my spring Is just this a single bamboo shoot a willow branch ~ Issa
Haiga is a mix of image and either haiku or tanka poetry. Its origins are in Japan where poet-artists used a mix of brushstroke painting and calligraphy to compose their images and poetry.
The poetic spark of haiga has to do with four elements:
- the quality of the image and its type
- the quality of the haiku (or tanka or short poem)
- the quality, type and placement of the text
- the quality of the framing of the image
- the relationship of the haiku to the image. Do they enhance each other, making the haiga greater than the sum of its two parts?
Types of haiga images and examples:
Contemporary haiga practitioners employ a variety of image types including sumi-e, traditional brushwork, photographic images, digital-art, and all forms of modern fine art. And the placement of the poem can be
- directly on the image
- included in the frame
- somewhere near the image (above, below, to the side)
Here’s framing variation of a haiga utilizing a photograph. Some call this photo-haiku.
faint scent of musk
I wonder what he meant
~ Harriot West
Musings about the poem and marrige of image and poem
I like the ambiguity in West’s haiku/senryu. Is she attracted to him, and hopeful? Or irritated that he seems to be speaking for her, assuming she wants what he wants? Or whatever each reader projects into the haiku.
I chose this image of a yellow ladyslipper because it’s an early spring flower and I’m guessing the relationship is in it’s early stage. Also because my take on the haiku is that he’s speaking for both of them and she’s not speaking up for herself. In my mind, that’s him, center stage, in focus, her a bit blurred and behind the leaves, only part of her showing.
Thoughts about the composition.
These variations are only a few ways that a haiku and image might be brought together. There’re not meant to suggest a one way to marry visual work with haiku.
Which of these ways of presenting image and haiku do you prefer? Each viewer will have his or her preferences. Because I’m a photographer, I look for certain qualities in an image. And the framing affects my feel for the image. When their work is hung in galleries, most photographers prefer a simple large white or off-white frame. Most don’t want writing to appear on their images.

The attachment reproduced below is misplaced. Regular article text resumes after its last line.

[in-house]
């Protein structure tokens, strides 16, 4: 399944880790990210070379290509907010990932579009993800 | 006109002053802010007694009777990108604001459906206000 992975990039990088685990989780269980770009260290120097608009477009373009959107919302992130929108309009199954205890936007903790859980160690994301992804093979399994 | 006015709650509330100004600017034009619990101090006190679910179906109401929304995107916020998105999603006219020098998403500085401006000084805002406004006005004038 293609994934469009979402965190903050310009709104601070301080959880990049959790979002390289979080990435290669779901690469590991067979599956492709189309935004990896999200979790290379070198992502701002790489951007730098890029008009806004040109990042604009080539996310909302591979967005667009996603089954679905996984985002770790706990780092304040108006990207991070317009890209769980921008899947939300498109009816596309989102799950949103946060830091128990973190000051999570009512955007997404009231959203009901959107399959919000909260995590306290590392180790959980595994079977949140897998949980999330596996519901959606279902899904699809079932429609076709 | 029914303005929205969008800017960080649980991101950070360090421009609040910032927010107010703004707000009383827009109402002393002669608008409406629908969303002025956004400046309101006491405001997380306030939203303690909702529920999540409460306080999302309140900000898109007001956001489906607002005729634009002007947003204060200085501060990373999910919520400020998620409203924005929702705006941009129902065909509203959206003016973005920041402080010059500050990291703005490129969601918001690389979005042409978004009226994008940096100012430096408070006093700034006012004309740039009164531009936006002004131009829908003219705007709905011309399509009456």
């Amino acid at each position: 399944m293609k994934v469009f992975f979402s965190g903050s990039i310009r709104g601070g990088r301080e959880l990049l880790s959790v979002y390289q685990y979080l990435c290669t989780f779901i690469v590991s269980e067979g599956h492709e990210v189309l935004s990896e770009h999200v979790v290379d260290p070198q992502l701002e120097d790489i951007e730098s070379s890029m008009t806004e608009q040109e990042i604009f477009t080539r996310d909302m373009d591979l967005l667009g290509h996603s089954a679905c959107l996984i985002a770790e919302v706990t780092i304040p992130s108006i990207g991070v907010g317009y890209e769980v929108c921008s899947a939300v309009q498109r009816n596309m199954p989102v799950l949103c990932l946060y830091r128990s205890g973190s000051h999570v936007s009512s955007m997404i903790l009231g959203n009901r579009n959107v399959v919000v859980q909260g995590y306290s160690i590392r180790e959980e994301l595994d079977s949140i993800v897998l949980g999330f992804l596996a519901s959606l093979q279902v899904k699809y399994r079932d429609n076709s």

Thoughts about the marriage of haiku and image.
Yuasa has said:
Commenting on the relationship between haiku and prose, Nobuyuki Yuasa said:
. . . the interaction between (the prose and haiku) is haibun’s greatest merit. In good haibun, the prose deepens the understanding of the poetry, and the poetry gives greater energy to the prose. The relationship is like that between the moon and the earth: each makes the other more beautiful.
The same might be said about the relationship of image and haiku. Does the image enhance the haiku? or the haiku enhance the image? Is the way they work together something greater or significantly that either image or haiku viewed separately? Does the image interfere with the reader’s feel and thoughts about the haiku? Questions that each reader/viewer will answer for him or herself.
I’m a visual person and like to add images to my writing. But since most journals don’t post image with haibun, I seldom get my way on that one.
Visiting Haiga Websites and Blogs:
Daily Haiga and haigaonline are two websites that present a full variety of haiga/haiku/tanka arts. If you’re interested in viewing or creating haiga, they’re good places to go for ideas. -> Daily Haiga -> haigaonline
There are many WordPress sites that are, in effect, presenting haiga, a mix of artwork or photography and haiku or short poems. I particularly enjoyed Catherine Arcolio’s Leaf and Twig blog. Many of her images have a wabi-sabi feel – the beauty of simple settings and aged objects with low contrast photography. -> Arcolio’s WP site
And if you’re interested, there’s more about wabi-sabi here. -> wabi-sabi
At some point I’ll be posting Haiga: A Marriage of Image & Haiku #2
Comments on this initial presentation are welcome.